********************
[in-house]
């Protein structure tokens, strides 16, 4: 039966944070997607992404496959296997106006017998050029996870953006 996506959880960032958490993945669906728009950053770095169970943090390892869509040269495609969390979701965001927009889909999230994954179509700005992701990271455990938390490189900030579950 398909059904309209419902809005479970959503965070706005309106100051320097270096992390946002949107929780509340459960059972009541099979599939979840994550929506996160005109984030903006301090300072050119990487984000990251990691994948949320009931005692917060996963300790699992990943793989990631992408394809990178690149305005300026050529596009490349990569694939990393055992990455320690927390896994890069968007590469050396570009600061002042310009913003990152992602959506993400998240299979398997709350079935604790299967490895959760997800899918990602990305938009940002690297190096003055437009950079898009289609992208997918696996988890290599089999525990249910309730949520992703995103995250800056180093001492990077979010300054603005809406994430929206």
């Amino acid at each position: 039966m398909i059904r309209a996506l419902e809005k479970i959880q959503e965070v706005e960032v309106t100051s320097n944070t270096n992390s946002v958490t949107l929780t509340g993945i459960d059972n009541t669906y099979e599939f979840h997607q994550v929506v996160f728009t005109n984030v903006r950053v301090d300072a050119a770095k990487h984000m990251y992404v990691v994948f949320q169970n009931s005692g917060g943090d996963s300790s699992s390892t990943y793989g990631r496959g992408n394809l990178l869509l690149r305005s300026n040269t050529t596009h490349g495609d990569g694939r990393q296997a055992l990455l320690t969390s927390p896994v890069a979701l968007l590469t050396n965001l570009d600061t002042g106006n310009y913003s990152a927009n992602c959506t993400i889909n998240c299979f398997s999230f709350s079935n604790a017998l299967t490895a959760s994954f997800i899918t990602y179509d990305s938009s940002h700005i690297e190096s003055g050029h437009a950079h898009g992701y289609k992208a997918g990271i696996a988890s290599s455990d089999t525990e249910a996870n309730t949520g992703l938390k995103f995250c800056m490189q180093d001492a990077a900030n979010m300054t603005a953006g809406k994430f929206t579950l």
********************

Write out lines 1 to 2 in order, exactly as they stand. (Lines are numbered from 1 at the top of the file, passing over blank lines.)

[in-house]
């Protein structure tokens, strides 16, 4: 039966944070997607992404496959296997106006017998050029996870953006 996506959880960032958490993945669906728009950053770095169970943090390892869509040269495609969390979701965001927009889909999230994954179509700005992701990271455990938390490189900030579950 398909059904309209419902809005479970959503965070706005309106100051320097270096992390946002949107929780509340459960059972009541099979599939979840994550929506996160005109984030903006301090300072050119990487984000990251990691994948949320009931005692917060996963300790699992990943793989990631992408394809990178690149305005300026050529596009490349990569694939990393055992990455320690927390896994890069968007590469050396570009600061002042310009913003990152992602959506993400998240299979398997709350079935604790299967490895959760997800899918990602990305938009940002690297190096003055437009950079898009289609992208997918696996988890290599089999525990249910309730949520992703995103995250800056180093001492990077979010300054603005809406994430929206």